We have heard of the example off a USMC F-35 using its sensors to pick up an incoming missile and cue and fire a SAM from a nearby ship to intercept - the F-35 can also spot for a Marine artillery or missile battery. The US army has also demonstrated networking an artillery battery and using the information to use a 155mm howitzer to shoot down in incoming cruise missile.

So there are ways to radically extend or change the way we use current equipment (the simple example would be to buy the K-STAM rounds for Canadian Leopard 2 tanks), so long as we understand how extending the capabilities helps, and what additional things we need to use these extended capabilities.

Small UAS could be deployed by 40mm & larger launch tubes that could cue more potent systems of all types. Reduced launch/firing signature, more stand-off between observers & targets (adds another "network hop") may help limit exposure to future counter-ambush systems.

I think that in the future, in order to survive against peer enemies, ground forces will have to take at least some basic notes from Air Forces and Navies...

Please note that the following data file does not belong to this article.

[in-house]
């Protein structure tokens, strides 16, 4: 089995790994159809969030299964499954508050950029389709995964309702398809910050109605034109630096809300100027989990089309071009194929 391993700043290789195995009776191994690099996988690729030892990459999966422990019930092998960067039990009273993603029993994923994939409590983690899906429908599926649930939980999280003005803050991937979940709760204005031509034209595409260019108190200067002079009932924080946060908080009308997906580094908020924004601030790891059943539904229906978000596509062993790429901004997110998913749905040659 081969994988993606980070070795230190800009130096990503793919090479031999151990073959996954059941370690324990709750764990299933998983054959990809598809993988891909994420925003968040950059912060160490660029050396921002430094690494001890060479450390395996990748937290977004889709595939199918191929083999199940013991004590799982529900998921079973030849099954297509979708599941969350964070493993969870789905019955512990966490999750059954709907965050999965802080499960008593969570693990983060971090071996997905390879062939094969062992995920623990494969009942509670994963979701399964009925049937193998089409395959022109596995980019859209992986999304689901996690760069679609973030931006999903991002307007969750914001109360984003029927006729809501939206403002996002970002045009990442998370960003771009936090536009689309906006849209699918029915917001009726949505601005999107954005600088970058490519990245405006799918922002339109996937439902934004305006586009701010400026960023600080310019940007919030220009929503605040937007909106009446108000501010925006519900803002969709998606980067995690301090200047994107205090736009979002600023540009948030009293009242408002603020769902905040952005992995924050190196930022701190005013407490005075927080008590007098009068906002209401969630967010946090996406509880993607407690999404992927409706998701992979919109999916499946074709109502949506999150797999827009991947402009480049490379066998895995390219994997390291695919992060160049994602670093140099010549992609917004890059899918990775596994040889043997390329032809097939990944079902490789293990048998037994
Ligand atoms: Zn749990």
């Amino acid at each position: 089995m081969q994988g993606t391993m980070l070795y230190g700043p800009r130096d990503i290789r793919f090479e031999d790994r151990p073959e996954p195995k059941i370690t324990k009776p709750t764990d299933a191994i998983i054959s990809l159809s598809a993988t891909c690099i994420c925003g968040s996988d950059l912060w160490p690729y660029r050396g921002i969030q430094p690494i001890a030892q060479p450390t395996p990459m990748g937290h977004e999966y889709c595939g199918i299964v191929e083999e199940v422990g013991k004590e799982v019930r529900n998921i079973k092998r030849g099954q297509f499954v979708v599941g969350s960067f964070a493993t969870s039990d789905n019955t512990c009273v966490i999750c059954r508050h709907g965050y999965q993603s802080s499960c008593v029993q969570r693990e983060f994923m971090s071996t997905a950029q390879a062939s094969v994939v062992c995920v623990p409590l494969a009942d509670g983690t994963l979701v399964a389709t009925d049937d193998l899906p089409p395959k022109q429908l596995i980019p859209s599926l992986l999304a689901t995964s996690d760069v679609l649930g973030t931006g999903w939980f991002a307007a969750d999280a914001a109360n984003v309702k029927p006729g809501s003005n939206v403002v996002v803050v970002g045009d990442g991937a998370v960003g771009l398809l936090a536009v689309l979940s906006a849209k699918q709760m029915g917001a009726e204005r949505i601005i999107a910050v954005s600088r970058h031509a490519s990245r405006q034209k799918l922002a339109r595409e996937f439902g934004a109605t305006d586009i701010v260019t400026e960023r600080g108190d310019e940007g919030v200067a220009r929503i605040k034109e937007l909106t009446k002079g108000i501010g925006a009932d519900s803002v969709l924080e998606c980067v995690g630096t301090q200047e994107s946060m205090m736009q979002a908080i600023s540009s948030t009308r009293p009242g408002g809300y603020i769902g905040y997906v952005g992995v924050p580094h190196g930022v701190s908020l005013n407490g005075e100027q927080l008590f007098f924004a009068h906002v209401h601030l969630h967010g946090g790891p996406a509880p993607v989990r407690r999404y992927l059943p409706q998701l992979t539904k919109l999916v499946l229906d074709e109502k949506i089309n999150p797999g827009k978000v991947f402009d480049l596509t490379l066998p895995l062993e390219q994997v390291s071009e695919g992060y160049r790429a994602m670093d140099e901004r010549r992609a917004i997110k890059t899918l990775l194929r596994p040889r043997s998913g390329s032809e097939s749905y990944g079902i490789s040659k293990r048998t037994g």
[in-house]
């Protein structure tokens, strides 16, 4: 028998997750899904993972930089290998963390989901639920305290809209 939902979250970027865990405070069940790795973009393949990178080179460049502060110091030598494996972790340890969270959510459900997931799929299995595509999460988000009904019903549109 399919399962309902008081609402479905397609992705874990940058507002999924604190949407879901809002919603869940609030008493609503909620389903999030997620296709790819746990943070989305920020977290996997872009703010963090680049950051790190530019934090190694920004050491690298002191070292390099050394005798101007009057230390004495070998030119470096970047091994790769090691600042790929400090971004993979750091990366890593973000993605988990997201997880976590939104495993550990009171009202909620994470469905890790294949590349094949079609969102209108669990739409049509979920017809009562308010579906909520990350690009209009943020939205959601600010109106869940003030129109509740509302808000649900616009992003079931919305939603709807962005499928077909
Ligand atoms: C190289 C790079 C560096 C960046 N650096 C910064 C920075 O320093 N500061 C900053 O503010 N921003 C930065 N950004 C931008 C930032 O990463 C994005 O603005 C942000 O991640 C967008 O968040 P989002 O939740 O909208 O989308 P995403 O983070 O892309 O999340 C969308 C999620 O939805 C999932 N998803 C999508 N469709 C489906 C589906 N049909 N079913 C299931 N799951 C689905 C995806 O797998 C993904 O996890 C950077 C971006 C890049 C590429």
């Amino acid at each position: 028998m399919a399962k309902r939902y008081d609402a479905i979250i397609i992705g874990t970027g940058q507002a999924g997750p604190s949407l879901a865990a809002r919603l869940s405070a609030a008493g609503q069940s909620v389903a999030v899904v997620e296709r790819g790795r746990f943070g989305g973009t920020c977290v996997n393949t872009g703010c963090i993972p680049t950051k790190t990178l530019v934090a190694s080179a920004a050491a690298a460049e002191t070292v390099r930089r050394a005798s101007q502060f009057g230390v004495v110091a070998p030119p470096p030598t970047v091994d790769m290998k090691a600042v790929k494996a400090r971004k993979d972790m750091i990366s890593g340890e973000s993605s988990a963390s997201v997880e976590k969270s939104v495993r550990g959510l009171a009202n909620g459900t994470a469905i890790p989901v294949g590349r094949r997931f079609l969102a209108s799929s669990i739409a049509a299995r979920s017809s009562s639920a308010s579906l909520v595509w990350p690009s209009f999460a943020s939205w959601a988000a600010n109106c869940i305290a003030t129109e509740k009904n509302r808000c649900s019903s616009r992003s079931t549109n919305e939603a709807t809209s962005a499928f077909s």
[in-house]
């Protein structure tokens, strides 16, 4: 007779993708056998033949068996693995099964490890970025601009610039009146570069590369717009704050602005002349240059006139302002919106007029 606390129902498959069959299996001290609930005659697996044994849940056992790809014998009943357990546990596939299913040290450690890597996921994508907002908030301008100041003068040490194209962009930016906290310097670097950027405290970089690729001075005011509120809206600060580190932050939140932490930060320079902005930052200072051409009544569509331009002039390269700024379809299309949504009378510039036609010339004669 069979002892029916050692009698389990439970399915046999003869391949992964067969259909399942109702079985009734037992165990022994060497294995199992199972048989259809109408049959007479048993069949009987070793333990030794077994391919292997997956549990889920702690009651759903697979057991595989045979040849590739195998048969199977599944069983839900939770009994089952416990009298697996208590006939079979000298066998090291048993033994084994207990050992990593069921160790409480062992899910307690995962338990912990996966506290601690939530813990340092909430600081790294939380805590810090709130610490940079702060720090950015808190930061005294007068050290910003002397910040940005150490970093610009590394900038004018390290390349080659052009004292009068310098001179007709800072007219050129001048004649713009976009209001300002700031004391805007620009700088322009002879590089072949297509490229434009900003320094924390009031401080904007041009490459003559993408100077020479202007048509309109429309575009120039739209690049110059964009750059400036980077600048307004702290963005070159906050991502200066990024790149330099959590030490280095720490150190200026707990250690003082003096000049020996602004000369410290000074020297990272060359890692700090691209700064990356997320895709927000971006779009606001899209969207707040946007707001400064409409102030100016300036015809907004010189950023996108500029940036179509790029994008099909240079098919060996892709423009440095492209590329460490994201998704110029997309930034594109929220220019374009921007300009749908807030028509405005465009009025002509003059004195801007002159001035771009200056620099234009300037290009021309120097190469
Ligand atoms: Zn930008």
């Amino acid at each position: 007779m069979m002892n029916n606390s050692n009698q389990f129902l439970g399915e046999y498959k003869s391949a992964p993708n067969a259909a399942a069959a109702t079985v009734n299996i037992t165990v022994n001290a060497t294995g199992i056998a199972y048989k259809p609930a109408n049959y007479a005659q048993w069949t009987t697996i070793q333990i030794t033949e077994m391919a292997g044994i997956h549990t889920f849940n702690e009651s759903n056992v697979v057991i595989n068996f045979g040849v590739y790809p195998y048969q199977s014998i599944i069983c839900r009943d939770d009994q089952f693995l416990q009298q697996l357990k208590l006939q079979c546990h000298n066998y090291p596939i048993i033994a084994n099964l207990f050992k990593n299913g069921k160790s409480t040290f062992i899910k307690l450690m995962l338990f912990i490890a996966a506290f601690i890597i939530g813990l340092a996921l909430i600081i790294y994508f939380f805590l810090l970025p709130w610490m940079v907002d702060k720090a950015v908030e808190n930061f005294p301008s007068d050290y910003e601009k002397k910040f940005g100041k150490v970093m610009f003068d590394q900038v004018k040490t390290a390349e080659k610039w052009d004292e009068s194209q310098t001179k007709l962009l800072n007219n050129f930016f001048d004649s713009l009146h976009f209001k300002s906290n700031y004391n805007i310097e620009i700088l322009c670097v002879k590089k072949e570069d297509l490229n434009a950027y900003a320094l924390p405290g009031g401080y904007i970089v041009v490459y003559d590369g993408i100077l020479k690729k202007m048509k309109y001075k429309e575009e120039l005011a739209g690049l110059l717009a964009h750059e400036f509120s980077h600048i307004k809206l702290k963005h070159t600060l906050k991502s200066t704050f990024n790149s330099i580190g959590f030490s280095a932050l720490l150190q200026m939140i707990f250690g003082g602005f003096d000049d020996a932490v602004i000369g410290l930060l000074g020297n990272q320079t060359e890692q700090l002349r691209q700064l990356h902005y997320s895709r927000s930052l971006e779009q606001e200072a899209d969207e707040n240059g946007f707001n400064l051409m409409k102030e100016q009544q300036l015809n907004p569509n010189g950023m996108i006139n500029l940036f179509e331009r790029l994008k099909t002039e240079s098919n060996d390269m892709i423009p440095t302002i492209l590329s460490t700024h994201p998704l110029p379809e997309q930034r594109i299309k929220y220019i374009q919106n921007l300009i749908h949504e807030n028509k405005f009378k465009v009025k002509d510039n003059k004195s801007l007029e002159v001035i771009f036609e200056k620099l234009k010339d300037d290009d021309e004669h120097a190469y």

GR66

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Lots of options and every year those options will likely change.

Maybe instead of investing in a complete new platform it would be better to invest in a modular LAV weapons carrier.

Then you can drop in a standard configuration weapons module depending on what is needed in the particular circumstance.  A gun, mortar, N-LOS missiles, unguided rockets, etc.

Would it be unreasonable to think that a crew could perform a fire mission with a rocket pod installed on their vehicle one day and then guided missiles the next and an auto-loading howitzer the day after that? 

Is the skill set required that radically different and could a standardized indirect fire control system be created that could take into account the different characteristics of each individual weapon...similar to the way that new weapons are certified for combat aircraft?

It might look something like this:

 

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FJAG

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NavyShooter said:
...
In the end, the answer to all of these questions is not going to be found on this forum....it'll be found in the CID and what the Army wants it's new generation of guns to look like...for the next couple of generations. ...